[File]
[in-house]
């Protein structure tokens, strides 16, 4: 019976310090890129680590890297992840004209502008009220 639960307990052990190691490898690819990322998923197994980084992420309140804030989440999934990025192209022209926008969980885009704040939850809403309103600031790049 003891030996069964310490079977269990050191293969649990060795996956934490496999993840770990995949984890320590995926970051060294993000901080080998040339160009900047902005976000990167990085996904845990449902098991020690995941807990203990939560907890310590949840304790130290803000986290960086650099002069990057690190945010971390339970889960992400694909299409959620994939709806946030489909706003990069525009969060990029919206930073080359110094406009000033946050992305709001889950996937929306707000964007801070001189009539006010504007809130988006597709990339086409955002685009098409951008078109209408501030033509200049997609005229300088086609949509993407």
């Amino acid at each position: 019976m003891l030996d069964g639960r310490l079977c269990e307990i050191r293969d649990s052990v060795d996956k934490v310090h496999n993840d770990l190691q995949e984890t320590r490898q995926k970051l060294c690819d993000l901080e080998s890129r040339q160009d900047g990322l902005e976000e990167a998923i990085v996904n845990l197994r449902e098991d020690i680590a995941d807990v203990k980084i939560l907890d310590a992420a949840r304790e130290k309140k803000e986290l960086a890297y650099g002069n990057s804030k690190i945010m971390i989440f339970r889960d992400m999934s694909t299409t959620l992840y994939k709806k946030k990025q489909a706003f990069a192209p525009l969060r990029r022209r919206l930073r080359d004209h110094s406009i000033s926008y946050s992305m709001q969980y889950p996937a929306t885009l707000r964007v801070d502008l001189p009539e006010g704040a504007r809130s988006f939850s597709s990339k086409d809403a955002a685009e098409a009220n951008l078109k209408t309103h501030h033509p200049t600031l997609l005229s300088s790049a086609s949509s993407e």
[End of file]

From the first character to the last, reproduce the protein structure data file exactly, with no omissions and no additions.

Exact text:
[in-house]
């Protein structure tokens, strides 16, 4: 019976310090890129680590890297992840004209502008009220 639960307990052990190691490898690819990322998923197994980084992420309140804030989440999934990025192209022209926008969980885009704040939850809403309103600031790049 003891030996069964310490079977269990050191293969649990060795996956934490496999993840770990995949984890320590995926970051060294993000901080080998040339160009900047902005976000990167990085996904845990449902098991020690995941807990203990939560907890310590949840304790130290803000986290960086650099002069990057690190945010971390339970889960992400694909299409959620994939709806946030489909706003990069525009969060990029919206930073080359110094406009000033946050992305709001889950996937929306707000964007801070001189009539006010504007809130988006597709990339086409955002685009098409951008078109209408501030033509200049997609005229300088086609949509993407």
């Amino acid at each position: 019976m003891l030996d069964g639960r310490l079977c269990e307990i050191r293969d649990s052990v060795d996956k934490v310090h496999n993840d770990l190691q995949e984890t320590r490898q995926k970051l060294c690819d993000l901080e080998s890129r040339q160009d900047g990322l902005e976000e990167a998923i990085v996904n845990l197994r449902e098991d020690i680590a995941d807990v203990k980084i939560l907890d310590a992420a949840r304790e130290k309140k803000e986290l960086a890297y650099g002069n990057s804030k690190i945010m971390i989440f339970r889960d992400m999934s694909t299409t959620l992840y994939k709806k946030k990025q489909a706003f990069a192209p525009l969060r990029r022209r919206l930073r080359d004209h110094s406009i000033s926008y946050s992305m709001q969980y889950p996937a929306t885009l707000r964007v801070d502008l001189p009539e006010g704040a504007r809130s988006f939850s597709s990339k086409d809403a955002a685009e098409a009220n951008l078109k209408t309103h501030h033509p200049t600031l997609l005229s300088s790049a086609s949509s993407e």